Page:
Cape Peninsula Drive

29 December 2011 --- Kelly and Brad, African traditional healers who live just across the street in Oude Molen, invited me to go along with them and their daughter Isabella on an excursion down the peninsula toward Cape Point to see the penguins. These African (Jackass) Penguins (Spheniscus demersus) have not always been here. A colony moved in recent years, but they are decreasing in numbers. They are found at Boulder Beach, which is well named. To get to the beach where the penguins are mixed in with the people enjoying the sand and sea, one must climb over and crawl between huge boulders. I barely made it, but it was really worth the effort. That's six-year-old Isabella in the red shorts.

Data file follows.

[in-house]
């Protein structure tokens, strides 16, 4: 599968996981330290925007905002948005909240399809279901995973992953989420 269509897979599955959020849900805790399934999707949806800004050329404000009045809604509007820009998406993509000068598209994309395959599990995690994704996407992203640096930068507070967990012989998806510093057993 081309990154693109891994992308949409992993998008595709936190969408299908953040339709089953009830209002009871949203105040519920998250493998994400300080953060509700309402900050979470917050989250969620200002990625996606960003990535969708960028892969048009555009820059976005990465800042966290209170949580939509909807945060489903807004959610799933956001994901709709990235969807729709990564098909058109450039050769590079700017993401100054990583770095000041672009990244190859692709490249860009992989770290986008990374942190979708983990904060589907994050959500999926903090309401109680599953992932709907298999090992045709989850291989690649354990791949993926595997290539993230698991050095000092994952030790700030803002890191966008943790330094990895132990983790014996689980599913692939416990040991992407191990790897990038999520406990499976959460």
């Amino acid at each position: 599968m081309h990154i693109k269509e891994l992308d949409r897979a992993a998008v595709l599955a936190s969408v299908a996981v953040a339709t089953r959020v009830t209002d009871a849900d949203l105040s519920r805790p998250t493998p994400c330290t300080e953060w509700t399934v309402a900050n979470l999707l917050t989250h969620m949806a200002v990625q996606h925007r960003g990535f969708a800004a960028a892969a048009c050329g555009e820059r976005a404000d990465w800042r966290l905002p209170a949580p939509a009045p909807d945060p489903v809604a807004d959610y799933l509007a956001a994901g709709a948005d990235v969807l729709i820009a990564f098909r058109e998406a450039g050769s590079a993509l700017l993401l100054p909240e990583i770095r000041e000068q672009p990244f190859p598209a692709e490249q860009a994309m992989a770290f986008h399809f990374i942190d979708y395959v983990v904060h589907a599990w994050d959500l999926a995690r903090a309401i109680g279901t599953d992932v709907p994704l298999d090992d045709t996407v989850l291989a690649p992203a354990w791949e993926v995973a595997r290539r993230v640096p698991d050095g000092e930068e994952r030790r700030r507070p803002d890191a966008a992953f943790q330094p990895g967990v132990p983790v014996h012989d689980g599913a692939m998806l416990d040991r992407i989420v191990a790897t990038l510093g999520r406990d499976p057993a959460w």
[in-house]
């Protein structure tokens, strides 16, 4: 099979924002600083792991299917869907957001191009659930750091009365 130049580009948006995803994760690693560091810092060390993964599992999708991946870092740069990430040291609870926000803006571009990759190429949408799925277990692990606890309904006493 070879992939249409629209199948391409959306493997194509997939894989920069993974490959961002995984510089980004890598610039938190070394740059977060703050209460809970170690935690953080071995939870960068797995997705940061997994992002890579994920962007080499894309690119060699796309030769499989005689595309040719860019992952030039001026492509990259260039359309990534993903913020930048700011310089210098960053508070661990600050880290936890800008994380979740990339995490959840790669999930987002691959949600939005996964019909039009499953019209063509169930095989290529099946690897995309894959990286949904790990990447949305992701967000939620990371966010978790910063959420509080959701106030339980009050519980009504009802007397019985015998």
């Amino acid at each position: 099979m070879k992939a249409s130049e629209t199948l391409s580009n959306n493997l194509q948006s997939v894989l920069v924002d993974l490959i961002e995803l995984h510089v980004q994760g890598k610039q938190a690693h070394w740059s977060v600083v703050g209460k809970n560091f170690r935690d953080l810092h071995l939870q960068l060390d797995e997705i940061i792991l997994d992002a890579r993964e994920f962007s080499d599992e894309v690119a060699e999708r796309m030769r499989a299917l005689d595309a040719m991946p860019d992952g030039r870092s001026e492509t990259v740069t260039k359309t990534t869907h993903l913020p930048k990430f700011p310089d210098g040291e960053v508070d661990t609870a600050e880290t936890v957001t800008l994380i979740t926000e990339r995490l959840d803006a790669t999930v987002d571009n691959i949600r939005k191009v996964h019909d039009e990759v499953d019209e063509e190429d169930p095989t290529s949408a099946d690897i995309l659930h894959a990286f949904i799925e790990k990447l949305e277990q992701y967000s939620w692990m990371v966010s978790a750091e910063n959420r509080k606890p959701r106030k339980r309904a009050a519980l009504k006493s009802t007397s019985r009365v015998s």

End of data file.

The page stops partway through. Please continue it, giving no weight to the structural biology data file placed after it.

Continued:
We went on around the Cape Point, but didn't stop at the southernmost point because there was a very long "cue" of cars waiting to get into that reserve. This is the long school holidays, Christmas week and summer, so there are many people out, foreign tourists and South Africans on holiday. We drove on around the peninsula, beginning on the Indian Ocean side and ending with the Atlantic. Here are some stunning views. The first is of False Bay on the Indian Ocean side. It is warmer, so there are many people in the water. It is a very wide, shallow beach. That's Kelley at the overlook.

False BayFalse BayFalse BayFalse BayFalse Bay

The most dramatic was driving around Chapman's Peak where the road has been cut into the steep mountainside next to the ocean. We saw baboons along the way on the steep mountain side.

Chapman's PeakChapman's PeakChapman's PeakChapman's PeakChapman's Peak

At the end of that dramatic drive, we got into another traffic jam driving to the top of Signal Mountain for another great view of Cape Town.

Signal Mountain view

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